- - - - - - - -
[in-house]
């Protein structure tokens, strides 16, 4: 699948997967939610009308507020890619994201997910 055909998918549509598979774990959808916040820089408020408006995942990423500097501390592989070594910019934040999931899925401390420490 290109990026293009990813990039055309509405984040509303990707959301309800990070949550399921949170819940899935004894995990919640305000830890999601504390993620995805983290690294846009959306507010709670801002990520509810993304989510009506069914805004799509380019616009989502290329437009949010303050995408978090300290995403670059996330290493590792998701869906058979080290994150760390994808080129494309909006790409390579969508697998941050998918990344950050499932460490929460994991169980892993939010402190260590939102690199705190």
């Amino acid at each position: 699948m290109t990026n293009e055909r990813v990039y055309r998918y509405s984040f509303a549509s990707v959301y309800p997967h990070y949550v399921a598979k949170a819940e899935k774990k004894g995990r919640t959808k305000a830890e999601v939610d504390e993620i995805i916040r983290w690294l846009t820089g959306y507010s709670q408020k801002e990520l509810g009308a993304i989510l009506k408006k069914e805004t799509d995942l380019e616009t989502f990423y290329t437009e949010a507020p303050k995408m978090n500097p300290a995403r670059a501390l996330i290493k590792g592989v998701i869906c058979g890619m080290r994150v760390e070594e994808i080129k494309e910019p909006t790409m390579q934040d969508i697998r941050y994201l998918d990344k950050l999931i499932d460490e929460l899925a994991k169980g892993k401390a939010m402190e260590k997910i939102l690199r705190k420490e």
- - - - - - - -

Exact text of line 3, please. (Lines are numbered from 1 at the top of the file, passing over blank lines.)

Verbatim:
């Amino acid at each position: 699948m290109t990026n293009e055909r990813v990039y055309r998918y509405s984040f509303a549509s990707v959301y309800p997967h990070y949550v399921a598979k949170a819940e899935k774990k004894g995990r919640t959808k305000a830890e999601v939610d504390e993620i995805i916040r983290w690294l846009t820089g959306y507010s709670q408020k801002e990520l509810g009308a993304i989510l009506k408006k069914e805004t799509d995942l380019e616009t989502f990423y290329t437009e949010a507020p303050k995408m978090n500097p300290a995403r670059a501390l996330i290493k590792g592989v998701i869906c058979g890619m080290r994150v760390e070594e994808i080129k494309e910019p909006t790409m390579q934040d969508i697998r941050y994201l998918d990344k950050l999931i499932d460490e929460l899925a994991k169980g892993k401390a939010m402190e260590k997910i939102l690199r705190k420490e």